From time to time, we’d lose a bot. Some fell down where they worked, a few walked off into the wasteland. While it was foolish to think the drudgery of their work wore them down, I thought it all the same. I realized about then that I was slipping into new and unexpected territories, but, wasn’t that the point of this whole sorry experiment? Still, a bot that fell I might repair. A bot that wandered was a lost cause. I started keeping a closer eye on them. To my surprise, one day a wanderer came shuffling back over the hill and went straight to the interface to receive an assignment. I overrode the assignment in favor of looking it over. It was moving very stiffly from its time out, and, it had some faulty memory segments. I cleaned out the dust, oiled the joints, and repaired it as best as I could manage. It still moved a bit stiffly, leaving me to wonder what had happened to it out in the wastes. Rather than watching it struggle with the other bots, I assigned it to assist me and nicknamed it Sacagawea. Silly and sentimental ? I said to myself. I did it anyway.
The next morning, the bots put down their tools and walked out into the desert. One or two I could have collected. I could have shut them all down. Instead I followed their winding trail into the wastes, over rock and across to the lee side of Elysium Mons. The silent march of robots on a planet just starting to breathe again. In cracks and crevasses, small tenacious alpine plants had taken hold. We travelled along its base for some time. I could see that several of the types we’d seeded had taken hold in this protected space, even a few blooming with miniscule flowers.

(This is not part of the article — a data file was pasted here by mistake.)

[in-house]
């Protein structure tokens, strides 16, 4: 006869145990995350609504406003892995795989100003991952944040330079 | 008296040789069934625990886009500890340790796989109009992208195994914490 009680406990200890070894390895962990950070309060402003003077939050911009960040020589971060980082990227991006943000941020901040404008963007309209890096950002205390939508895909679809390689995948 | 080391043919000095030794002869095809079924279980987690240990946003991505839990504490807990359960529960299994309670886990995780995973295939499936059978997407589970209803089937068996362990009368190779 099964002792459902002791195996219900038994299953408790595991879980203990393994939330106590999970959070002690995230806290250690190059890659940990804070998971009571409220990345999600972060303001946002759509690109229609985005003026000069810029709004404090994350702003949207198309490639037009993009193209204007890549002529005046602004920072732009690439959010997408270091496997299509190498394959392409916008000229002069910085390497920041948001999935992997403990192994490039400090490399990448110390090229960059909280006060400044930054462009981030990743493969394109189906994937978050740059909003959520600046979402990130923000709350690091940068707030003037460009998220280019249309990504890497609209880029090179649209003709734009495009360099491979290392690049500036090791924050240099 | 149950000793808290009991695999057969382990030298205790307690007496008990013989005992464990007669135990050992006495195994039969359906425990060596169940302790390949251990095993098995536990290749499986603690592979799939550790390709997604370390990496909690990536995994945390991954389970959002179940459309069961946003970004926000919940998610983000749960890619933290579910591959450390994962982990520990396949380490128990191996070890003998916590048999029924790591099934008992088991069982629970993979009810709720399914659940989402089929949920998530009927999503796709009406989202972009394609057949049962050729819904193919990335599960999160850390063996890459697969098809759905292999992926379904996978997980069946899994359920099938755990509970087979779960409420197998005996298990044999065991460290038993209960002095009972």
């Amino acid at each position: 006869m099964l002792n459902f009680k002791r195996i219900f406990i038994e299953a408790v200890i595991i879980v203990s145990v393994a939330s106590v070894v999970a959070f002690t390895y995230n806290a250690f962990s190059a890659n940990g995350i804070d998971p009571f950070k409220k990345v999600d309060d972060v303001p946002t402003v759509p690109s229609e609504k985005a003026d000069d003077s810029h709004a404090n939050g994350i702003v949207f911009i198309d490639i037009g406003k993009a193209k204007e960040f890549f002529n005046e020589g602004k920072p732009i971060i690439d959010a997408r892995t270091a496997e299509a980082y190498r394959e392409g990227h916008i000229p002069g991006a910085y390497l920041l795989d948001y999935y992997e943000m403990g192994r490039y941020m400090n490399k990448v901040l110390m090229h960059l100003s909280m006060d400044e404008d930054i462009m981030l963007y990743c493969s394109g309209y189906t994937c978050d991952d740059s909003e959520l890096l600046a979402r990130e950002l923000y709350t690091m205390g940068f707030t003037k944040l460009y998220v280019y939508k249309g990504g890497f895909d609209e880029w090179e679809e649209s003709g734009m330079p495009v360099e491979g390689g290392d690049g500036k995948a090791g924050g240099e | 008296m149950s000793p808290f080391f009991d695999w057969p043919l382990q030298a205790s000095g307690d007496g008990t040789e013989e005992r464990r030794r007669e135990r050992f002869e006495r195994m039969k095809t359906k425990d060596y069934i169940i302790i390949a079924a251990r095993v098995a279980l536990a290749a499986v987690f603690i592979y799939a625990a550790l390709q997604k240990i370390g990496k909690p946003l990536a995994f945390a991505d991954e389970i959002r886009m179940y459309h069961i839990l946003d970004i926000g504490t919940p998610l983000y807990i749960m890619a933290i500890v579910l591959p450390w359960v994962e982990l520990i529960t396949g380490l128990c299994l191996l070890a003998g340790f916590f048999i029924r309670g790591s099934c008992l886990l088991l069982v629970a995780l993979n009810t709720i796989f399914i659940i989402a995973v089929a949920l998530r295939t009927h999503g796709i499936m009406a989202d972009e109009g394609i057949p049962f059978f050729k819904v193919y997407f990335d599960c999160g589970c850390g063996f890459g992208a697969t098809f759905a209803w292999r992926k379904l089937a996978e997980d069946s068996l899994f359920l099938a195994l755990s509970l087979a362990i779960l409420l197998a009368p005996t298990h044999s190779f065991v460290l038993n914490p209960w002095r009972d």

Finally, I found the bots in a semicircle around a tangle of metal. At first I thought it must have been the missing bots, but then I realized the remains were older and far more worn. I found myself looking at the remains of a rover. Spirit or Opportunity, half rusted to red dust and forgotten. Sacagawea and I moved to the center, her leading the way. As I crouched beside it, I looked out at row upon row of silent, grimy bots. Did they expect me to fix it? Or were they asking me if they too would be cast off into the wastelands?
“It all ends in red dust,” I said. I almost said, “Let’s bring it home,” but then caught myself. Back across the desert, back home, where the biospheres loomed over the landscape as a promise of the humans yet to come with new bots, new AI? Back to the dirty little outpost where we’d been abandoned these long years? I looked up the side of the mountain, sun shining on red stone. When I looked back to row upon row of the obsolete, I knew what I had to do.
We did no work on the biospheres the following day. We carried the rovers up Elysium until we reached a protected outcrop. I did the digging and filling in ? slow hard work. Two bots found a stone for a marker. I carved “Spirit & Opportunity” into it with a laser. One by one, the bots filed by. Two days later we had one of our few rainstorms cross the plains. The terraforming was really taking hold.
We finished the second biosphere, but, we’re done now. We’ve taken half the solar panels, some of the tools, and all spare parts we could lay hands to. It could take centuries before you could breath where we are. Better to forge our own path to the red dust.
Amanda Lord received her B.A. in English, decided writing fiction was an unlikely career path, and went on to get her M.S. in library science. After a few years in libraries, she decided that perhaps writing was a better path after all. She lives in a dilapidated Victorian in upstate NY with her husband Joel.
Online, she can be found at http://dulcinbradbury.livejournal.com/, where she posts occasional fiction and writes about anything from politics to natural dyeing. “Red Dust” is her first publication in an SF magazine.